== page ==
What is a Cop?
"It's awkward having a policeman around the house. Friends drop in, a badge answers the door, the temperature drops 20 degrees. You are out with your brother’s friends who want to leave early because you make them feel uneasy while you quietly enjoy the campfire.
You throw a party and that badge gets in the way. All of a sudden there isn't a regular guy in the crowd. Everybody's a comedian. "Don't drink too much," somebody says, "or the man with a badge will take you in." You’ll hear “It wasn’t me”, and hear mothers tell their children “you had better straighten up or that man will arrest you” while the small child looks up at you scared.
All at once you lost your first name. You're a cop, a flatfoot, a bull, a pig. You're the fuzz, the heat; you're poison, you're trouble, you're bad news. They call you everything, but never a policeman.
It's not much of a life, unless you don't mind missing your kids game because the phone rings. Unless you like working Saturdays, Sundays, and holidays, at a job that doesn't pay much at all. Oh, the pay's adequate-- if you count pennies you can put your kid through college, but you better plan on seeing Europe on your television set.
And then there's your first night on the road. When you try to arrest a drunken criminal who spits on you, kicks and screams, but you still have to call “Sir”.
And you're going to rub elbows with the elite-- pimps, addicts, thieves, bums, winos, girls who can't keep an address and men who don't care. Liars, cheats, con men.
And the heartbreak-- underfed kids, beaten kids, molested kids, lost kids, crying kids, homeless kids, hit-and-run kids, broken-arm kids, broken-leg kids, broken-head kids, sick kids, dying kids, dead kids. The old people nobody wants, the ones who walk the street cold, and those who tried to keep warm and then died in a room with an unventilated gas heater. You'll walk your beat and try to pick up the pieces.
You’ll remember the feel of the eight year olds ribs cracking under your palms while you try to get her to breathe again. Open eyes staring up at you with no spark, no light, and no hope. You’ll watch while the child dies, the mom and dad still smelling like booze from the night before walk out of the house complaining about upset stomachs. All because the only heat they could get for free is the generator that powered the gas space heater next to their daughters room.
You’ll never forget the face of the mother whose son was just killed in the car accident that you had to take, telling her that he is dead...and then trying not to answer her screaming questions of “why?”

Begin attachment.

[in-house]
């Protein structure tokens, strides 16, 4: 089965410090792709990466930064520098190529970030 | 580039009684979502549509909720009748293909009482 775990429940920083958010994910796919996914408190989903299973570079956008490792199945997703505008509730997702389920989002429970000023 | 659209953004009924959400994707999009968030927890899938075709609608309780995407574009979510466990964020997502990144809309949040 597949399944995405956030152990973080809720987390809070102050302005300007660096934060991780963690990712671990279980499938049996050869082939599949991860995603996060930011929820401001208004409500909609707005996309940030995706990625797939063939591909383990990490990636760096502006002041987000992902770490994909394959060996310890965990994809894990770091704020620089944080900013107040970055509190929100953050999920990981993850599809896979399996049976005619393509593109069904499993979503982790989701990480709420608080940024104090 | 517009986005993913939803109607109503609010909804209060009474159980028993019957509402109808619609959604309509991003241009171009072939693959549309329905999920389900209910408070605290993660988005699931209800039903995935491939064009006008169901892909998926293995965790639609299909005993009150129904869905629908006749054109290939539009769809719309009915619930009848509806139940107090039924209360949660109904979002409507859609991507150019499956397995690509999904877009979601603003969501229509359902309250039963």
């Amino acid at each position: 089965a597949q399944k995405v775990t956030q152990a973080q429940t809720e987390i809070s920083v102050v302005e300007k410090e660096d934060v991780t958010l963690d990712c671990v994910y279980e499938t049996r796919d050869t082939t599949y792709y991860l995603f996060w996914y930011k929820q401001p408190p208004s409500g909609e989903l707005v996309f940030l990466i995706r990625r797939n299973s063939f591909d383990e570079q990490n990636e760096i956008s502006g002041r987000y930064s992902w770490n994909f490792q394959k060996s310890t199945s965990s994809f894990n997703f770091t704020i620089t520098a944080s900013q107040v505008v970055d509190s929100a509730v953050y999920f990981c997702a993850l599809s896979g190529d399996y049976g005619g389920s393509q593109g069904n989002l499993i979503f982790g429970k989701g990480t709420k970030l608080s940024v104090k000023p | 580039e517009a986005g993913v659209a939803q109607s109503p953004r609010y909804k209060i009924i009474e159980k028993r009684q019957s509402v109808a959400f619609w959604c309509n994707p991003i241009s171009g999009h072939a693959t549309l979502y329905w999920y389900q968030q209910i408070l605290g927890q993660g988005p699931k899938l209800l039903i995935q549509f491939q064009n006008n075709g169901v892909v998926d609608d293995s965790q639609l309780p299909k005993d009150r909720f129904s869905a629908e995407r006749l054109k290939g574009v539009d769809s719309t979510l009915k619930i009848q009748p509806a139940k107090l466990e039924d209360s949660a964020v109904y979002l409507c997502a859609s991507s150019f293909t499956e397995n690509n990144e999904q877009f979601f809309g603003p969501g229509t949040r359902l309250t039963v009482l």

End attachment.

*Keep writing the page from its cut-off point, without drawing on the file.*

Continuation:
Do you have real adventure in your soul? You better have, because you're gonna do time in a patrol car. Oh, it's going to be a thrill a minute when you get an unknown-trouble call and hit a backyard at two in the morning, never knowing who you'll meet-- a kid with a knife, a guy with a gun, or two ex-cons with nothing to lose.
And you're going to have plenty of time to think. You'll draw hours and hours of duty in a lonely car, with nobody to talk to but your radio, and the screaming thoughts inside your head. What if I was quicker..would she still be alive? Is it my fault?
You’ll be the one. The one to pull a screaming child out of their grandparent’s arms and hand them over to the heroin addicted mom and her new sex offender boyfriend. You’ll watch as the car drives away while Grandma weeps for her granddaughter. You’ll have to explain to the broken man that it's the law while he picks his wife up off the sidewalk.
Four years in uniform and you'll have the experiences, the heartbreak, the thoughts in your head, and the dead bodies you can’t forget to see. For every crime that's committed, you've got three million suspects to choose from. And most of the time, you'll have few facts and a lot of hunches.
People who saw it happen - but really didn't. People who insist they did it - but really didn't. People who don't remember - those who try to forget. Those who tell the truth - those who lie. You'll run files until your eyes ache.
And paperwork? Oh, you'll fill out a report when you're right, you'll fill out a report when you're wrong, you'll fill one out when you're not sure, you'll fill one out listing your leads, you'll fill one out when you have no leads, you'll fill out a report on the reports you've made! You'll write enough words in your lifetime to stock a library.
You'll learn to live with doubt, anxiety, frustration. Court decisions that tend to hinder rather than help you. You'll learn to live with the District Attorney, testifying in court, defense attorneys, prosecuting attorneys, judges, juries, witnesses. And sometimes you're not going to be happy with the outcome.
But there's also this: there are alot of men and women in this country, who know that being a policeman is an endless, glamourless, thankless job that's gotta be done.
I know it too and I'm damn glad to be one of them."